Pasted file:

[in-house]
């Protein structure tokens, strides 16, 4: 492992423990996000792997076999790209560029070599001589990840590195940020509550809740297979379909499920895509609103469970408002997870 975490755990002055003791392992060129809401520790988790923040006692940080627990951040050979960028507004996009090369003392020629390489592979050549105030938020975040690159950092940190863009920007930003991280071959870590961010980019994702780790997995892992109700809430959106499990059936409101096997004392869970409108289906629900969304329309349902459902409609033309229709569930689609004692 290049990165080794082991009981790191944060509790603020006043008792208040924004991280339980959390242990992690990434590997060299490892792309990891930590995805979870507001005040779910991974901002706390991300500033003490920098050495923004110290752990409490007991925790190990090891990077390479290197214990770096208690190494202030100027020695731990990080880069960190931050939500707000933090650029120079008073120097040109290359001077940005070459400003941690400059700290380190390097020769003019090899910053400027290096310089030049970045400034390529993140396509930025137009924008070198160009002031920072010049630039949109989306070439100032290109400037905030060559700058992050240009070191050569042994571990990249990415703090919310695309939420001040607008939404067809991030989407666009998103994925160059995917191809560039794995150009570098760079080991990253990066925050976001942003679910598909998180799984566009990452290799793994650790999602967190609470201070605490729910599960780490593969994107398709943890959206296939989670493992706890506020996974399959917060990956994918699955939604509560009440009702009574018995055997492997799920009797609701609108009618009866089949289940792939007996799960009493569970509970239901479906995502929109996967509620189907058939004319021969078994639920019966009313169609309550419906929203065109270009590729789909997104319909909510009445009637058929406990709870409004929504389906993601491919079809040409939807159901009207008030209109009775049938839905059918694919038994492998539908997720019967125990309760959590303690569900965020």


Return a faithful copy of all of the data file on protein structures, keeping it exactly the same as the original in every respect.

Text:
[in-house]
């Protein structure tokens, strides 16, 4: 492992423990996000792997076999790209560029070599001589990840590195940020509550809740297979379909499920895509609103469970408002997870 975490755990002055003791392992060129809401520790988790923040006692940080627990951040050979960028507004996009090369003392020629390489592979050549105030938020975040690159950092940190863009920007930003991280071959870590961010980019994702780790997995892992109700809430959106499990059936409101096997004392869970409108289906629900969304329309349902459902409609033309229709569930689609004692 290049990165080794082991009981790191944060509790603020006043008792208040924004991280339980959390242990992690990434590997060299490892792309990891930590995805979870507001005040779910991974901002706390991300500033003490920098050495923004110290752990409490007991925790190990090891990077390479290197214990770096208690190494202030100027020695731990990080880069960190931050939500707000933090650029120079008073120097040109290359001077940005070459400003941690400059700290380190390097020769003019090899910053400027290096310089030049970045400034390529993140396509930025137009924008070198160009002031920072010049630039949109989306070439100032290109400037905030060559700058992050240009070191050569042994571990990249990415703090919310695309939420001040607008939404067809991030989407666009998103994925160059995917191809560039794995150009570098760079080991990253990066925050976001942003679910598909998180799984566009990452290799793994650790999602967190609470201070605490729910599960780490593969994107398709943890959206296939989670493992706890506020996974399959917060990956994918699955939604509560009440009702009574018995055997492997799920009797609701609108009618009866089949289940792939007996799960009493569970509970239901479906995502929109996967509620189907058939004319021969078994639920019966009313169609309550419906929203065109270009590729789909997104319909909510009445009637058929406990709870409004929504389906993601491919079809040409939807159901009207008030209109009775049938839905059918694919038994492998539908997720019967125990309760959590303690569900965020």